Sunday, April 28th, 2013

Listening to Amy Grant again

Having just written about my past with Amy Grant, I figured it’d be appropriate to listen to her music again, so yesterday I pulled up my Amy Grant albums on Google Play on my phone and headed out for a drive in the gay car with the top down and Amy Grant blaring.

I got as far as the first song on Amy Grant’s first album before I burst out laughing.

“Beautiful Music,” the first song on Amy Grant’s self-titled debut album, wasn’t a song I remembered. Part of what makes this song unmemorable and rather laughable is that its melody so fits in with the 1970s bubblegum pop genre, contrived sugar sweet teenybopper music.

What really killed me, however, were the lyrics.

Fresh-faced and virginal, the teenaged Amy Grant in 1977 was singing to Jesus, “Since you came inside me… I’m hooked on your lovin’.”

Yes, no one wants to be judged years later for choices we made when we were seventeen—I wasn’t much older than Amy Grant when I first had someone come inside me (don’t judge me). “Beautiful Music” isn’t even a song Amy Grant wrote (no, Lanier Ferguson is the one to blame), but oh my God, Amy Grant liked the lyrics well enough to sing them with a straight face.

Amy Grant’s not the only Christian singer to love having Jesus inside her. In “Christian Rock Hard,” a 2009 episode of South Park, Cartman becomes a Christian rock star, and he, like Amy Grant before him, sings to Jesus, “I just want to feel you deep inside me.”

Jesus Christ, South Park didn’t even have to make this shit up. It’s real.

An Amy Grant song that I do still like musically is “Angels,” from her 1984 album Straight Ahead. But, again, the lyrics get me.

If you ask Amy Grant (at least 1984 Amy Grant) what Christianity’s about, she’ll answer that it’s in large part about “Angels watching over me, every move I make, angels watching over me, every step I take!”

That’s a nice comforting “His Eye is on the Sparrow” kind of thought, isn’t it? Have faith, and God and God’s angels will protect you from any “reckless car” by making it “[run] out of gas before it [runs] [your] way.”

Except God doesn’t work that way.

I know I said my last blog entry about Facebook would be my last. I lied. This FB post is such a good illustration of what some Christians believe that I wanted to share it here.

God loves you but if you don’t repost this on Facebook, God will have no choice but to send you to hell.

Don’t believe me? Ask the four girls murdered in the 1963 bombing of the 16th Street Baptist Church. God protects Amy Grant from runaway cars but God won’t protect innocent girls worshipping in church?

Or google “pastor killed in car crash” and then tell me why the fuck God can spare angels to watch over Amy Grant but not over any of these dead pastors and their families.

Maybe there is an omniscient omnipotent God who works in mysterious ways but we have evidence before us that God does not work as Amy Grant claims in her song about angels.

Another of Amy Grant’s songs does give us a clue as to what Amy Grant’s songs as a whole tell us about God and Jesus. That song is the oh-so-aptly named “Fairytale” from her 1979 album My Father’s Eyes. The melody and Amy Grant’s youthful high pitched singing in this song are about as appealing as the bubblegum “Beautiful Music,” but the lyrics of this song, written by Amy Grant and Brown Bannister, are informative.

 

On the one hand, Amy Grant sings:
My life was just a fairytale.
I was letting an illusion
Come into this heart of mine.

 

While on the other hand, in the same song, she sings:
There’s a world out there that human eyes can never see,
But it’s just within the reach of the heart.
Two princes wage the battle for eternity.
But the victor has been known from the start.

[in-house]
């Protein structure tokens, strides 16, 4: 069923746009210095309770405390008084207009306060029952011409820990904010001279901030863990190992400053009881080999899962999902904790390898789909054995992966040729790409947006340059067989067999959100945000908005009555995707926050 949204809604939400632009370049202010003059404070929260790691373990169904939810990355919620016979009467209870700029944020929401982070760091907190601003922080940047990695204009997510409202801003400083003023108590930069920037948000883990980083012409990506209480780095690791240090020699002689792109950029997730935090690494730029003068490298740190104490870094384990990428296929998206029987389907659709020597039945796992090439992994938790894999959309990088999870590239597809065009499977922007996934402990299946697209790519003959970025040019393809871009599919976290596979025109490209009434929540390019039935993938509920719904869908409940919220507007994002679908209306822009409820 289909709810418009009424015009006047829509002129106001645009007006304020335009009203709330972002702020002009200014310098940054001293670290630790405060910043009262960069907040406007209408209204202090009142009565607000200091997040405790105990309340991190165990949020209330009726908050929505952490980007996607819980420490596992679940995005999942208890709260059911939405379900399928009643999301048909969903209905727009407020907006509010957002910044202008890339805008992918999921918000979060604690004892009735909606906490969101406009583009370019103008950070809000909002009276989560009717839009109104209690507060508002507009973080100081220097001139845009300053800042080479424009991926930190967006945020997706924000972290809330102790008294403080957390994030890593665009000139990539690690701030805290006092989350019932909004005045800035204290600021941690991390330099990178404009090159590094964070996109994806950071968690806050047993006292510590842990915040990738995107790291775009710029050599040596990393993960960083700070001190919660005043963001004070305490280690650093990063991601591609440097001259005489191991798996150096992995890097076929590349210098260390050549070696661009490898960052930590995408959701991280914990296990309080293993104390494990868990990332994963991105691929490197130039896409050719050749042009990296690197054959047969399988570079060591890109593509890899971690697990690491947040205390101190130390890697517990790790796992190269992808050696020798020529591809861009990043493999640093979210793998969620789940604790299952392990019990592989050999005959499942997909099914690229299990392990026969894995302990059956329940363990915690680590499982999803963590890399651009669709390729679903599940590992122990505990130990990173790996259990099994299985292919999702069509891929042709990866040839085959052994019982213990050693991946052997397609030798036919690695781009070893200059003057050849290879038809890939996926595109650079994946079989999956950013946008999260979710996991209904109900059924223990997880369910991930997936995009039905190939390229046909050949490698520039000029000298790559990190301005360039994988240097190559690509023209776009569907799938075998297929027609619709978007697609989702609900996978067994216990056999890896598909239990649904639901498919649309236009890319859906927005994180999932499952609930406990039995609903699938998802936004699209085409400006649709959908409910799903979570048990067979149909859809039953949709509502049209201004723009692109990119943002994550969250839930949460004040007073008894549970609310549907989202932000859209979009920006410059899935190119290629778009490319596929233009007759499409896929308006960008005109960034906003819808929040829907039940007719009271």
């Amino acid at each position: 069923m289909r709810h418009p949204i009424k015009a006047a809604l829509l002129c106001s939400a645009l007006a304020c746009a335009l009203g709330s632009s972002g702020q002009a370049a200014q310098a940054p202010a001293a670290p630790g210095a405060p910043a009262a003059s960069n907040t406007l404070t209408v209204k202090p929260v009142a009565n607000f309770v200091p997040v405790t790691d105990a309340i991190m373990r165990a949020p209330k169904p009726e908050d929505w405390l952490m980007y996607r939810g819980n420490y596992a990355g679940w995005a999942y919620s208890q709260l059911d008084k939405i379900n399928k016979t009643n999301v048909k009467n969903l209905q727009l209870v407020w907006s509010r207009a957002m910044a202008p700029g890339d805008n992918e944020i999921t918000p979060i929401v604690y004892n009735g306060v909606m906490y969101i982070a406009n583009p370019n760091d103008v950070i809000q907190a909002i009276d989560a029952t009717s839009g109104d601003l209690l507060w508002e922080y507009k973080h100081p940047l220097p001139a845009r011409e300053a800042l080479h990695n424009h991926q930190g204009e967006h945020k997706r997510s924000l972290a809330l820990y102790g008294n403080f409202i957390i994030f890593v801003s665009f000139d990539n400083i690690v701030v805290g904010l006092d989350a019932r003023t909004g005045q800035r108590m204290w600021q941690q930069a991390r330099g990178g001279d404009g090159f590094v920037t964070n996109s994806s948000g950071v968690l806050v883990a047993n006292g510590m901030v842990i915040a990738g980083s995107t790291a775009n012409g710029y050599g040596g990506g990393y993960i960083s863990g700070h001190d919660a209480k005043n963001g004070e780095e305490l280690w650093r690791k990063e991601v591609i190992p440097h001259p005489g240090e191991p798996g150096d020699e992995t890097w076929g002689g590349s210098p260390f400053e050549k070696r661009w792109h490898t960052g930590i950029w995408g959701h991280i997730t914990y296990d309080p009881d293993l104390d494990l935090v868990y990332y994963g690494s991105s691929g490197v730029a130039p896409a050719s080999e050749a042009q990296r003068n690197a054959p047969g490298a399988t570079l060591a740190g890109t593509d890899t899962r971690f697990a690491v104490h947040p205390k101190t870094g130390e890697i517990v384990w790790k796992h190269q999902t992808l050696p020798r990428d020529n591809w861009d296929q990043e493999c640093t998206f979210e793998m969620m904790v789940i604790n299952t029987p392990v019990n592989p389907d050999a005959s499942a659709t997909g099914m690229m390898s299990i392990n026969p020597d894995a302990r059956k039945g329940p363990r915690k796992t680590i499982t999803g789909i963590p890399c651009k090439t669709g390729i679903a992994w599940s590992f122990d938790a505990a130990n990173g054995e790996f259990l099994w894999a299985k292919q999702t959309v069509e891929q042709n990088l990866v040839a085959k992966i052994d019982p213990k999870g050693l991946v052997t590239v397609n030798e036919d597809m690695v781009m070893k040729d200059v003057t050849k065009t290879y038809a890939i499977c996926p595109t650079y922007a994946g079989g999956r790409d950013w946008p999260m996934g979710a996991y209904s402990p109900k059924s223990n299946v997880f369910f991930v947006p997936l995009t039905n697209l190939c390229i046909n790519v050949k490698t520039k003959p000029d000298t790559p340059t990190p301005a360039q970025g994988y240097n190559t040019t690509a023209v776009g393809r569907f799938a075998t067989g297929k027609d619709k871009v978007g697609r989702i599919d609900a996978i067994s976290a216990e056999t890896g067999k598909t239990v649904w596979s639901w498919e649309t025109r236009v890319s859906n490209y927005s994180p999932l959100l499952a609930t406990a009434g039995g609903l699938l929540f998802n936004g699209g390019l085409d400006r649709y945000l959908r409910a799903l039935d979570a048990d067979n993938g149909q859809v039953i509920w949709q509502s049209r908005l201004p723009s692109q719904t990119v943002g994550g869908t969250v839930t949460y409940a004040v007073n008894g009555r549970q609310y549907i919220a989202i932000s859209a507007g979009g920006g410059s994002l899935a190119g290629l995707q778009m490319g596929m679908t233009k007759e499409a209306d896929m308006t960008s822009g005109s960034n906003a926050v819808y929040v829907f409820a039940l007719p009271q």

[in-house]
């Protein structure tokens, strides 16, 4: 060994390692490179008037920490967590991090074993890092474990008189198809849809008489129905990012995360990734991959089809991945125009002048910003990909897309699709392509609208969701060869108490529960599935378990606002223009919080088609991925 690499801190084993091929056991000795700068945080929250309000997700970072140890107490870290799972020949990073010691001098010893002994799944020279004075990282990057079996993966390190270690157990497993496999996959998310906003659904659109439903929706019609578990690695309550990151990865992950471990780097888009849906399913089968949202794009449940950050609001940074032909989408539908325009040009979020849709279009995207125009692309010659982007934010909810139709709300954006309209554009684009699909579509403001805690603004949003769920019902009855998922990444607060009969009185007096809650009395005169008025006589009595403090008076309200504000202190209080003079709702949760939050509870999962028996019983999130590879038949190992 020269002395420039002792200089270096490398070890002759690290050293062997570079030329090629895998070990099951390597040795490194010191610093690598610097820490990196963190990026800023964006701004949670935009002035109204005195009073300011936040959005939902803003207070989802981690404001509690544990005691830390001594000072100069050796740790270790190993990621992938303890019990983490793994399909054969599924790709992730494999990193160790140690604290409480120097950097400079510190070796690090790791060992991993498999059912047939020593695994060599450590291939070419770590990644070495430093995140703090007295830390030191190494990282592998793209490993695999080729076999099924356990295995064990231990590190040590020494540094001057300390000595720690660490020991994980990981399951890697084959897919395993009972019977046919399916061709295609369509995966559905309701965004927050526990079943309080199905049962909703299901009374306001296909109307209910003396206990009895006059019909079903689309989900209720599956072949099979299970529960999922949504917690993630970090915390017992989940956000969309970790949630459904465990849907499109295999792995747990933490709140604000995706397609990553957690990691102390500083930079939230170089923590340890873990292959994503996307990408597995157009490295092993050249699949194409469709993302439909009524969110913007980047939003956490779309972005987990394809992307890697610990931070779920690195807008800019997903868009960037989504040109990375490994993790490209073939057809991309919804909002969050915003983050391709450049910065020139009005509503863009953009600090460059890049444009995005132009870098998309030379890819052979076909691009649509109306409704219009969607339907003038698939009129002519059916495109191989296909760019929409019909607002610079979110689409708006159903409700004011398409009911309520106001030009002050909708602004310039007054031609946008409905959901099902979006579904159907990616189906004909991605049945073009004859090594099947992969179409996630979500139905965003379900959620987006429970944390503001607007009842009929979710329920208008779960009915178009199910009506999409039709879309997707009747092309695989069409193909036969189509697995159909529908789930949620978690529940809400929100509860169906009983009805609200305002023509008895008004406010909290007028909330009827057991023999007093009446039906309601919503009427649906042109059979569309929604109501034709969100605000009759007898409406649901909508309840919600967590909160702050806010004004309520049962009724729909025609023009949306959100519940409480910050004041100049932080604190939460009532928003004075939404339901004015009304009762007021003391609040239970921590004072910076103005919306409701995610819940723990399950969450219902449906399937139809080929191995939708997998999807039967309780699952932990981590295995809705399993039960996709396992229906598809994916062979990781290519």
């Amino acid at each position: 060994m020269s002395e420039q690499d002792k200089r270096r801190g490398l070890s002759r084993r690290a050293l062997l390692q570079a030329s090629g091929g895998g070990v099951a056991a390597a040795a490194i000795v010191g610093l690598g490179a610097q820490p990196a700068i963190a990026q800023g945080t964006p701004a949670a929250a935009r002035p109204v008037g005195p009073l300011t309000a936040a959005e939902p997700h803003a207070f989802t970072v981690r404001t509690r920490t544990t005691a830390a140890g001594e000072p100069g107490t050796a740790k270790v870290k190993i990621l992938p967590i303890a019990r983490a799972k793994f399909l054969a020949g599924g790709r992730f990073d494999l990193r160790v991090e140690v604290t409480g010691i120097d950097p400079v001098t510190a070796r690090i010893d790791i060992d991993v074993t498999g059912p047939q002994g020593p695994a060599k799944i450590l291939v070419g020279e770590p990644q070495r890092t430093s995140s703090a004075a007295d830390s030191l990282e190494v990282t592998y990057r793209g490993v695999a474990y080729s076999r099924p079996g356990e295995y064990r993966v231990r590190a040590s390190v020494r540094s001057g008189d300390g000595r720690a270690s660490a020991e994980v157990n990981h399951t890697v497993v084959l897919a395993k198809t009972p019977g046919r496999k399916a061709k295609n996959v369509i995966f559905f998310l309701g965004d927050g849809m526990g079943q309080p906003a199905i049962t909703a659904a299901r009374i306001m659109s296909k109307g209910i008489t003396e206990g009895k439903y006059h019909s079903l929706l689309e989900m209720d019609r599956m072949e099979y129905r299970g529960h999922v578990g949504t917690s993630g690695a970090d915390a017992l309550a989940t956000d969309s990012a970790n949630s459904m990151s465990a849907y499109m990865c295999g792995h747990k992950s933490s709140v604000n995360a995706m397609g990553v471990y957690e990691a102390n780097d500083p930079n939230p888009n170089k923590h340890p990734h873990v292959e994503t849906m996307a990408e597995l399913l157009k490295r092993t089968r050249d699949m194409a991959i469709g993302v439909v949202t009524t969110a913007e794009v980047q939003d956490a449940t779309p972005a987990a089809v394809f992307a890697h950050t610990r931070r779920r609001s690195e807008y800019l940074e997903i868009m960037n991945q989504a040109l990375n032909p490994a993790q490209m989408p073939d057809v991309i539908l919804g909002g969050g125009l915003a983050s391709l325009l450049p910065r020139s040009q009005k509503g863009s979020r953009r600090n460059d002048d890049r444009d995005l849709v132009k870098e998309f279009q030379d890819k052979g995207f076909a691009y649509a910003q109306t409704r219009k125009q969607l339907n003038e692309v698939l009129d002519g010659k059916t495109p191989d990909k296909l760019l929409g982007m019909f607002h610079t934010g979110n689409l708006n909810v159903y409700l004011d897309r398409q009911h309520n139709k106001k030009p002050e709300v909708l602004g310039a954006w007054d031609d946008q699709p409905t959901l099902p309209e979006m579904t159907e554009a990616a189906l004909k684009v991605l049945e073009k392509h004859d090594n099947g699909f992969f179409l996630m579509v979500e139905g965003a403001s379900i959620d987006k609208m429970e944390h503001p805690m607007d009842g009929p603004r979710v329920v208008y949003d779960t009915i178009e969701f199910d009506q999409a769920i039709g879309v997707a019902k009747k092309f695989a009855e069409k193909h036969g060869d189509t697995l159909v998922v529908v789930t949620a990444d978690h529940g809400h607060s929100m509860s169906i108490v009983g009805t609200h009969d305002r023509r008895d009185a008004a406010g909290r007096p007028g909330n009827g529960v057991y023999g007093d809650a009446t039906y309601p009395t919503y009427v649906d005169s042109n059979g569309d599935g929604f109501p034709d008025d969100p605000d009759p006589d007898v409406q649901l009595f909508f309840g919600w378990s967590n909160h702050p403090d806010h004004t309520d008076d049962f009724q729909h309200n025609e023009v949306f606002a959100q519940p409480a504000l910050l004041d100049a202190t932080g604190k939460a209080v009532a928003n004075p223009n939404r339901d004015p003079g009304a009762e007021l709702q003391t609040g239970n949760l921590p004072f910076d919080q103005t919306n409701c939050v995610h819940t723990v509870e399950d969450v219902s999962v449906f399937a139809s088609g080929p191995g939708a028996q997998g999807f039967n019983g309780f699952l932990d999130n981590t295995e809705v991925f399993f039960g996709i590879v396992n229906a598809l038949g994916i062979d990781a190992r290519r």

In other words, Amy Grant’s been fooled by fairy tales before, but now, with the tale about the struggle between princes of light and darkness, she just “know[s] this time the story’s true.” You gotta have faith and all that.

I don’t have faith, not in the literal truth of the fairy tales in which evangelical Christians believe.

Fairy tales aren’t all bad, however. Melissa Taylor does a good analysis that provides “8 Reasons Why Fairy Tales are Essential to Childhood.” And of course Joseph Campbell did great work examining the purpose and value of myth. Truth can be found beyond facts.

Indeed it’s only by looking for the truth beyond the facts that I was able to find value in returning to involvement in a church, and it’s only by considering Amy Grant’s music as old familiar fairy tales that I’ll ever be able to listen to any of it again.

Thursday, April 25th, 2013

I used to care what Amy Grant thinks of me

When I was a teenager I loved Amy Grant’s music.

Amy Grant (1977)
Amy Grant (1977)
My Father's Eyes (1979)
My Father’s Eyes (1979)
Never Alone (1980)
Never Alone (1980)
Age to Age (1982)
Age to Age (1982)
Straight Ahead (1984)
Straight Ahead (1984)
The Collection (1986)
The Collection (1986)
Lead Me On (1988)
Lead Me On (1988)
Heart in Motion (1991)
Heart in Motion (1991)
Home for Christmas (1992)
Home for Christmas (1992)
A Christmas to Remember (1999)
A Christmas to Remember (1999)
I bought each of her albums as they came out, and I listened to them over and over. It was a rough time in my life, I was lonely, and Amy Grant’s music brought me some comfort as I struggled with something that at times seemed life threatening — yep, figuring how to deal with the fact that I was a big ole queer was a big deal to me then.

I don’t remember for sure where I first heard Amy Grant’s music, but it must have been at my church, Good Shepherd United Methodist* in Mad River Township here in Dayton.

To the left you can see copies of Amy Grant’s various albums that I bought when I was a fan. I was pretty religious about getting every new Amy Grant CD, continuing even after I stopped going to church but eventually tapering off. I skipped 1994’s House of Love and 1997’s Behind the Eyes but I did buy A Christmas to Remember in 1999.

If you were ever an avid Amy Grant fan, you might notice that 1999 was when Amy Grant got divorced, a shocking event that caused many of her devout Christian fans to drop her. However, my no longer buying Amy Grant albums wasn’t because of her divorce—I wasn’t shocked by that and thought it made her more human—it was just that Amy Grant’s music didn’t speak to me as much as it once did.

I’ve still played the two Amy Grant Christmas CDs I own each December, but other than that, I haven’t really thought about her much.

Until yesterday, when I saw a clergy friend (interestingly now that I’m out I have quite a few friends who are clergy) post a link on Facebook to Amy Grant’s first ever interview with the gay press. Of course I and a bunch of other gay Amy Grant fans flocked to read the article—we were all dying to know “how she reconciles Christianity and homosexuality.”

Michael W Smith Project (1983)

Amy Grant’s friend Michael W. Smith was another Christian singer whose music I liked, in part because he was cute.

That he’s now a close friend of Santorum makes me think he won’t be talking to the gay press any time soon.